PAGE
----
Graebner created a map of Detroit showing the original locations of rivers and creeks like Bloody Run that were buried or lost over time. He says daylighting some of those areas would replenish groundwater and improve neighborhoods near vacant land.
“If you have a well-designed or natural stream or wetlands adjacent to it, you could increase the value of the properties quite dramatically,” Graebner says.
Daylighting is expensive…
Bloody Run’s price tag in 2010 when Vogel’s firm was pushing for it was estimated at $1 billion. The city didn’t have that kind of money and filed for bankruptcy in 2013.
Today, the Detroit Water and Sewerage Department says it’s not pursuing any daylighting projects due to the potential costs and scope. Instead, Spokesman Brian Peckinpaugh says DWSD is designing relief sewers and green stormwater infrastructure to reduce flooding.
…but it can be done
Outside of Detroit, the Great Lakes Water Authority leaves daylighting decisions to local governments and drain commissioners. In Macomb County, that falls to Public Works Commissioner Candice Miller.
Like Detroit, Macomb County has long had problems with sewers overflowing after heavy rain. Using federal grants, Miller says the county daylighted a 2.5-mile section of the Sterling Relief Drain, which runs between 15 Mile and 16 Mile roads in Sterling Heights. Crews tore out large pipes and replaced them with natural features such as trees, grass and native plants to absorb stormwater.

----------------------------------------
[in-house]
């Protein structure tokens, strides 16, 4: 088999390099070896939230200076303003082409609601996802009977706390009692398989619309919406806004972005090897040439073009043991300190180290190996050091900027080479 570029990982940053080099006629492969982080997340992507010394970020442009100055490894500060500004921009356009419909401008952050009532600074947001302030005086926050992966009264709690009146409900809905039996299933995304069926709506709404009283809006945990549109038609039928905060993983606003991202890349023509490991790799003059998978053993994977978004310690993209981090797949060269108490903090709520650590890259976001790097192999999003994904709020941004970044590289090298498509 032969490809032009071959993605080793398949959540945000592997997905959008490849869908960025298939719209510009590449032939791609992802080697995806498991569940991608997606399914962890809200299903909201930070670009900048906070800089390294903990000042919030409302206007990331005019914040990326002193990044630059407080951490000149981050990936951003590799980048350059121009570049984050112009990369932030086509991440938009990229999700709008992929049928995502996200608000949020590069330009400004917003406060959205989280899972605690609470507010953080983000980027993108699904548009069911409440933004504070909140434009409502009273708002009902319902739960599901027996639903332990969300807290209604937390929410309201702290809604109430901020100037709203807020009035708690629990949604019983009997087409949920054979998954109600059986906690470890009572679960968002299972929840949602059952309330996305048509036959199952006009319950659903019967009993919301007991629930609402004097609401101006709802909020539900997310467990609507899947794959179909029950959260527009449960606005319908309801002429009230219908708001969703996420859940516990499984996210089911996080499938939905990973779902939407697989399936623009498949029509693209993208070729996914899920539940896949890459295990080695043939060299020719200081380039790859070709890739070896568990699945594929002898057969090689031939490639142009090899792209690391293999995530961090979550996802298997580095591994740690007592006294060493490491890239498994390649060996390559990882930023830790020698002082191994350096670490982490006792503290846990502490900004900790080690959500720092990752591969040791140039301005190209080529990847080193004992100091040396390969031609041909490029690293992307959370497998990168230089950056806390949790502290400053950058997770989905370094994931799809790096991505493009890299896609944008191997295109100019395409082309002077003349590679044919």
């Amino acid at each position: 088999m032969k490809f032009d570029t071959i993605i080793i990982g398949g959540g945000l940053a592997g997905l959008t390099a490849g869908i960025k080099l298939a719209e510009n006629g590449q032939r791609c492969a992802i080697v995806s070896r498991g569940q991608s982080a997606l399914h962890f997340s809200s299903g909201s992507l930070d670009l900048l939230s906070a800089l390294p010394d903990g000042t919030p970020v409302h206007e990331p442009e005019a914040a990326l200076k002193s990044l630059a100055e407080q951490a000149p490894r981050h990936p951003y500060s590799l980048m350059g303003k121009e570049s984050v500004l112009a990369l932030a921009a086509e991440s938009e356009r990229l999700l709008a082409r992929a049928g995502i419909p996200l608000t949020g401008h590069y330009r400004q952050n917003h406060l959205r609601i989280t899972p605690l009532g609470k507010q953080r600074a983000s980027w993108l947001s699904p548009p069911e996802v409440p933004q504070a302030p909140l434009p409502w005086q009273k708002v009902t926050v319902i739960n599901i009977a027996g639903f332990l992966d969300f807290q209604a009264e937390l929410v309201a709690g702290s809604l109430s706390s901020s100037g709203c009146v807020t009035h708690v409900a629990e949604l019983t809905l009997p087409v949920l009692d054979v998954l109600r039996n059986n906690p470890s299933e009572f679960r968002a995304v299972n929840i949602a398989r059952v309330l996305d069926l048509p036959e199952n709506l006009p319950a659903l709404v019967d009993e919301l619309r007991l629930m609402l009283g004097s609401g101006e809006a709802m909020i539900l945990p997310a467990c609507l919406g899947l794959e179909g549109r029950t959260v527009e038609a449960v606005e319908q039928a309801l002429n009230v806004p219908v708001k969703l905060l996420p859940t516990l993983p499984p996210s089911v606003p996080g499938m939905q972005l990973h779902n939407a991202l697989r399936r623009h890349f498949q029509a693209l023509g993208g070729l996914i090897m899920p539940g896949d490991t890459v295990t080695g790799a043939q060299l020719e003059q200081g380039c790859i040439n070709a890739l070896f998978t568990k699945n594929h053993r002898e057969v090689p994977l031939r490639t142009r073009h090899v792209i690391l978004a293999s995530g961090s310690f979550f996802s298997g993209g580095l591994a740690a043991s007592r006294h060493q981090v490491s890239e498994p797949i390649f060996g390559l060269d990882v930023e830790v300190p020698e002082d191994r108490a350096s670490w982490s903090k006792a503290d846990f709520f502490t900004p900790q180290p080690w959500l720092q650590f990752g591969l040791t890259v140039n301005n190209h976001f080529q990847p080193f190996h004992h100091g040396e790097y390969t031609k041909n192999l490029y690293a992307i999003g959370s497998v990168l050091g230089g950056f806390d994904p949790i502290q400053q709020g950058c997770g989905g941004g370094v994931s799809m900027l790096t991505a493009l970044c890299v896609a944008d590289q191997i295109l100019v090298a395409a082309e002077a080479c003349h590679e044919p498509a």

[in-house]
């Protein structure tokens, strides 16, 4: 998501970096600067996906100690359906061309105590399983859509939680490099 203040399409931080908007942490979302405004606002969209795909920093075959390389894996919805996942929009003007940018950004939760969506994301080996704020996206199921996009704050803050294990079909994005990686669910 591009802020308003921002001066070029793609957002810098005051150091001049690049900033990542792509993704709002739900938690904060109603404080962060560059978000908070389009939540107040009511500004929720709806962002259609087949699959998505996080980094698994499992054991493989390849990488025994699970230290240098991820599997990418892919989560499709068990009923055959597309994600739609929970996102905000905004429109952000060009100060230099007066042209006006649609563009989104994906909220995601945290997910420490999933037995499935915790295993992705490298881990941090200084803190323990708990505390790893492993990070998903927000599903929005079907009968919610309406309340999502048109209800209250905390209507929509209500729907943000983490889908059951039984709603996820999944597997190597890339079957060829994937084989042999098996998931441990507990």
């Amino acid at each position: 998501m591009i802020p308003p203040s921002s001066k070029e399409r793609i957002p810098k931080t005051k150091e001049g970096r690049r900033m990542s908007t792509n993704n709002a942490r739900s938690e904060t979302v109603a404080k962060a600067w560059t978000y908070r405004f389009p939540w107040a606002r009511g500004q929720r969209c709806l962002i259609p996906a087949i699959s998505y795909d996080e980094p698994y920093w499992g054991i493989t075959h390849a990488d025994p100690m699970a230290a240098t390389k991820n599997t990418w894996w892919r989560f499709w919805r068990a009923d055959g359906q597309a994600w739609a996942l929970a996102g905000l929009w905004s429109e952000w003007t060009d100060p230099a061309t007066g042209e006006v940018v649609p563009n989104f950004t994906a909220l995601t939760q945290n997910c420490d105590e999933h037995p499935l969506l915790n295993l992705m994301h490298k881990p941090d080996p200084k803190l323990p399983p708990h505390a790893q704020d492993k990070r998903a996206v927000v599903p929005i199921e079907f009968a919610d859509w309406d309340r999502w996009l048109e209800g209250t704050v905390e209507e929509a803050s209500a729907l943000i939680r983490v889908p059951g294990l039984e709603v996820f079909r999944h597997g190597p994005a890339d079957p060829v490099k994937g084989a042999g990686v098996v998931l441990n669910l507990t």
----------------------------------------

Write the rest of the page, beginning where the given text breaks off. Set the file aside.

“You don’t see a drop (of rainwater) in this drain because everything has filtrated into this soil here, Mother Nature acting as a natural sponge,” Miller says.
Miller says it’s also providing a habitat for monarch butterflies.
Bloody Run could still happen
A daylighting project of this size is not in Detroit’s immediate plans. But those who want to unearth Bloody Run say it’s still a viable project. They hope the money is there someday to save at least one creek from its buried past.
Meet the listener
Bill McGraw lives in Dearborn. He’s been a journalist in Metro Detroit for many years. He wanted to know more about daylighting because he’s, well, curious.
“I’ve always been interested in urban geography. And the more I learned about it, the more I saw that it was going on elsewhere in the country.”